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Creek watching is all the rage

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September 15, 2004

Lee County-- Government officials are cautiously optimistic that their creeks won’t flood much, if at all.

People are preparing for Hurricane Ivan, but downed trees are the least of the worries for Lee County. It’s flooding. "Well right now we are okay right now, it is what we call bank full but it means we are full to its capacity," said EMA Director Joe Pollock.

The gates at the Muckafoonee are wide open, dropping water levels at the Kinchafoonee and Muckalee Creeks. "As that happens and we get back to more normal levels than we can easily handle four to six inches of rain," he said.

But in case the worst happens, Lee County leaders, from first responders to school administrators met to run through their emergency plan. "It looks like we might get lucky on this one, we will keep our fingers crossed, but ware keeping an eye on all those things," said Lee Administrator Langford Holbrook.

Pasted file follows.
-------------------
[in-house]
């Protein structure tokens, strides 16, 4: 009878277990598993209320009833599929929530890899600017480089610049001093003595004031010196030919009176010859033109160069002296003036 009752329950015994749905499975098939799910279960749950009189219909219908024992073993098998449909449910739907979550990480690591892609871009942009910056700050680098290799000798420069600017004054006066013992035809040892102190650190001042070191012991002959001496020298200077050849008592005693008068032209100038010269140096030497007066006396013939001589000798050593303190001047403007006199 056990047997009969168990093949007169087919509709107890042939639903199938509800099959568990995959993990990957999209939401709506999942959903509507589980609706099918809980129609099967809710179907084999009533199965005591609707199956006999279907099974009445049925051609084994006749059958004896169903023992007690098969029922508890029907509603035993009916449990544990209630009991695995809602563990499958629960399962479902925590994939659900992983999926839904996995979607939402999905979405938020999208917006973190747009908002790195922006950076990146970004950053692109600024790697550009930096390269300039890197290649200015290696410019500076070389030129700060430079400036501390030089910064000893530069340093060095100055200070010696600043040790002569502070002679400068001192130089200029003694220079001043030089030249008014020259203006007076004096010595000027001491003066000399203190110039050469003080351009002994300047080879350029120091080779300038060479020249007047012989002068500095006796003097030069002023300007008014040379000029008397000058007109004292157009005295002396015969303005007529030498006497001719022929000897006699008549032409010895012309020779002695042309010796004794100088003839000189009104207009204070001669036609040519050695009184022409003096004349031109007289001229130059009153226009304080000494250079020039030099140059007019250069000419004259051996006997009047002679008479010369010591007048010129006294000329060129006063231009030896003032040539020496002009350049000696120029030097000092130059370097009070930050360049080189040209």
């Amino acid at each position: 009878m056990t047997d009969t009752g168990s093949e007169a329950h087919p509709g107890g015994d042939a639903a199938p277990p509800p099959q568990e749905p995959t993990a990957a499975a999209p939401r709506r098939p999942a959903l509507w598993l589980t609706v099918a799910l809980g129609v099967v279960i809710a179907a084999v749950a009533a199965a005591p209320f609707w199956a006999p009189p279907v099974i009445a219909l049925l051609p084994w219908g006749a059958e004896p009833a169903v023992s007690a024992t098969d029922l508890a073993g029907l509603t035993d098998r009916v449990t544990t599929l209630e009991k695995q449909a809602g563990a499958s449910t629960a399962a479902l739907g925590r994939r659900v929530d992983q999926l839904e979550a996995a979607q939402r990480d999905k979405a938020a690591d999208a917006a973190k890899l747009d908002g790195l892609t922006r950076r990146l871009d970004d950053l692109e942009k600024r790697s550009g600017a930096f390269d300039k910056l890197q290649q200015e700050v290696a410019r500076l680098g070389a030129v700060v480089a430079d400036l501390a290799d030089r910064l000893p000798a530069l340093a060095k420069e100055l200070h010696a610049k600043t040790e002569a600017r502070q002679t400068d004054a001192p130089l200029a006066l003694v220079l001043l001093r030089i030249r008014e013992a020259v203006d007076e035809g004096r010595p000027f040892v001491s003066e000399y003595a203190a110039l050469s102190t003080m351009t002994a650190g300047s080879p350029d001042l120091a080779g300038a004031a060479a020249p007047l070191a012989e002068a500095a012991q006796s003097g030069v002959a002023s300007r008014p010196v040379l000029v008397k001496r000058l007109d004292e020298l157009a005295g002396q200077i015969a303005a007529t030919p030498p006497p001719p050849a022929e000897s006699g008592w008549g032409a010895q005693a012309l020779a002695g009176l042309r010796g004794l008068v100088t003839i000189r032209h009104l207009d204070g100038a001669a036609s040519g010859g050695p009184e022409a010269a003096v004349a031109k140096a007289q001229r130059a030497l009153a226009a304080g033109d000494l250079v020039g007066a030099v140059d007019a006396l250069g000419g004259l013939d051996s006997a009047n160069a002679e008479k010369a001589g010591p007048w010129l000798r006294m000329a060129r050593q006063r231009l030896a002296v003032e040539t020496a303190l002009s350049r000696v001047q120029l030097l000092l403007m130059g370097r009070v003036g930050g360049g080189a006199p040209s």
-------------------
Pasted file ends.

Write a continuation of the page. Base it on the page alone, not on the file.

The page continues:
Keeping an eye, first, on the creeks-- "Probably the flood of 1994, the Muckalee came up the quickest and surprised the most people," he said.

Surprising people in several areas, like North Hampton Road,which tends to flood first. But, by dropping the creek level, concerns of serious flooding are dropping too.

posted at 9:05PM by dave.miller@walb.com

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